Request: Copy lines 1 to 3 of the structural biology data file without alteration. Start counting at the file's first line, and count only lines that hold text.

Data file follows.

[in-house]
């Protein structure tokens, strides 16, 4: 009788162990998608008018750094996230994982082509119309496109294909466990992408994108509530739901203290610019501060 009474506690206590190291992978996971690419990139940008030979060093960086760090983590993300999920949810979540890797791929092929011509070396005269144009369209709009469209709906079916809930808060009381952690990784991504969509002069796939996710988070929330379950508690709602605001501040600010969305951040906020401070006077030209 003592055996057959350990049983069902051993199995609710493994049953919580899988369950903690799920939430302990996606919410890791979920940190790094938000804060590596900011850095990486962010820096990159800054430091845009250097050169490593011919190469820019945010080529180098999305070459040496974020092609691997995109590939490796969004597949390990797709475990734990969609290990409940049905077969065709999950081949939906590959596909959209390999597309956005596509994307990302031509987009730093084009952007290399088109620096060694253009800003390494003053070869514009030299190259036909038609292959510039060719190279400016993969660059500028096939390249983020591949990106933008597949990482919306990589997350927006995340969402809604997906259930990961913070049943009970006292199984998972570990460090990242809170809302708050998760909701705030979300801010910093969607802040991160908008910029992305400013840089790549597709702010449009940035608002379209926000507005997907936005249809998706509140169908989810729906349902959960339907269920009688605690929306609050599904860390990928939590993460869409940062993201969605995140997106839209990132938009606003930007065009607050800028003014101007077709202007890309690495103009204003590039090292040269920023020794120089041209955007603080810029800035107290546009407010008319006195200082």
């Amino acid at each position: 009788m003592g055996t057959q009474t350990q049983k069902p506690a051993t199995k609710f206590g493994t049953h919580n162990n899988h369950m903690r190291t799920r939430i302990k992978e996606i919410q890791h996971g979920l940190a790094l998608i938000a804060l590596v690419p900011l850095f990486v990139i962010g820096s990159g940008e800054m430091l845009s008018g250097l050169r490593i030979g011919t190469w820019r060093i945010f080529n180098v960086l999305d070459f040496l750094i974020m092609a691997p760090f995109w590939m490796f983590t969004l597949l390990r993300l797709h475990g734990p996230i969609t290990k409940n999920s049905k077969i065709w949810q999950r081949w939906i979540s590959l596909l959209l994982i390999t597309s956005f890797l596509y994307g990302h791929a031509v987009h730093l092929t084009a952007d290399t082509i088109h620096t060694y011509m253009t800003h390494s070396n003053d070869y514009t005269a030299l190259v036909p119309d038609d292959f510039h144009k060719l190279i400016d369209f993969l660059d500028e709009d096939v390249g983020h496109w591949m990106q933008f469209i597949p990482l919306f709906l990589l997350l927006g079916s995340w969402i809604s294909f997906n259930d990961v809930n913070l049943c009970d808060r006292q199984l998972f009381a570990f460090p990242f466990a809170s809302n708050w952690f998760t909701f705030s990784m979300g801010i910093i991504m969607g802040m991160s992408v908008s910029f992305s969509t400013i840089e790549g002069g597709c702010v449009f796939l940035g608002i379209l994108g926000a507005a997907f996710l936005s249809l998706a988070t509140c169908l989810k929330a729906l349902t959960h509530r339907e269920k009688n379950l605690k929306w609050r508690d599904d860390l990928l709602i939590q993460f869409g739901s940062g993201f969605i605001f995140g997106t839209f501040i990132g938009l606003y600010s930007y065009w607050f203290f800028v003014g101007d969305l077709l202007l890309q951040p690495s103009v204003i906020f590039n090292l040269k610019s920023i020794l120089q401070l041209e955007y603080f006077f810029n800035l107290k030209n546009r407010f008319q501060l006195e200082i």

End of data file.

[in-house]
């Protein structure tokens, strides 16, 4: 009788162990998608008018750094996230994982082509119309496109294909466990992408994108509530739901203290610019501060 009474506690206590190291992978996971690419990139940008030979060093960086760090983590993300999920949810979540890797791929092929011509070396005269144009369209709009469209709906079916809930808060009381952690990784991504969509002069796939996710988070929330379950508690709602605001501040600010969305951040906020401070006077030209 003592055996057959350990049983069902051993199995609710493994049953919580899988369950903690799920939430302990996606919410890791979920940190790094938000804060590596900011850095990486962010820096990159800054430091845009250097050169490593011919190469820019945010080529180098999305070459040496974020092609691997995109590939490796969004597949390990797709475990734990969609290990409940049905077969065709999950081949939906590959596909959209390999597309956005596509994307990302031509987009730093084009952007290399088109620096060694253009800003390494003053070869514009030299190259036909038609292959510039060719190279400016993969660059500028096939390249983020591949990106933008597949990482919306990589997350927006995340969402809604997906259930990961913070049943009970006292199984998972570990460090990242809170809302708050998760909701705030979300801010910093969607802040991160908008910029992305400013840089790549597709702010449009940035608002379209926000507005997907936005249809998706509140169908989810729906349902959960339907269920009688605690929306609050599904860390990928939590993460869409940062993201969605995140997106839209990132938009606003930007065009607050800028003014101007077709202007890309690495103009204003590039090292040269920023020794120089041209955007603080810029800035107290546009407010008319006195200082």
């Amino acid at each position: 009788m003592g055996t057959q009474t350990q049983k069902p506690a051993t199995k609710f206590g493994t049953h919580n162990n899988h369950m903690r190291t799920r939430i302990k992978e996606i919410q890791h996971g979920l940190a790094l998608i938000a804060l590596v690419p900011l850095f990486v990139i962010g820096s990159g940008e800054m430091l845009s008018g250097l050169r490593i030979g011919t190469w820019r060093i945010f080529n180098v960086l999305d070459f040496l750094i974020m092609a691997p760090f995109w590939m490796f983590t969004l597949l390990r993300l797709h475990g734990p996230i969609t290990k409940n999920s049905k077969i065709w949810q999950r081949w939906i979540s590959l596909l959209l994982i390999t597309s956005f890797l596509y994307g990302h791929a031509v987009h730093l092929t084009a952007d290399t082509i088109h620096t060694y011509m253009t800003h390494s070396n003053d070869y514009t005269a030299l190259v036909p119309d038609d292959f510039h144009k060719l190279i400016d369209f993969l660059d500028e709009d096939v390249g983020h496109w591949m990106q933008f469209i597949p990482l919306f709906l990589l997350l927006g079916s995340w969402i809604s294909f997906n259930d990961v809930n913070l049943c009970d808060r006292q199984l998972f009381a570990f460090p990242f466990a809170s809302n708050w952690f998760t909701f705030s990784m979300g801010i910093i991504m969607g802040m991160s992408v908008s910029f992305s969509t400013i840089e790549g002069g597709c702010v449009f796939l940035g608002i379209l994108g926000a507005a997907f996710l936005s249809l998706a988070t509140c169908l989810k929330a729906l349902t959960h509530r339907e269920k009688n379950l605690k929306w609050r508690d599904d860390l990928l709602i939590q993460f869409g739901s940062g993201f969605i605001f995140g997106t839209f501040i990132g938009l606003y600010s930007y065009w607050f203290f800028v003014g101007d969305l077709l202007l890309q951040p690495s103009v204003i906020f590039n090292l040269k610019s920023i020794l120089q401070l041209e955007y603080f006077f810029n800035l107290k030209n546009r407010f008319q501060l006195e200082i």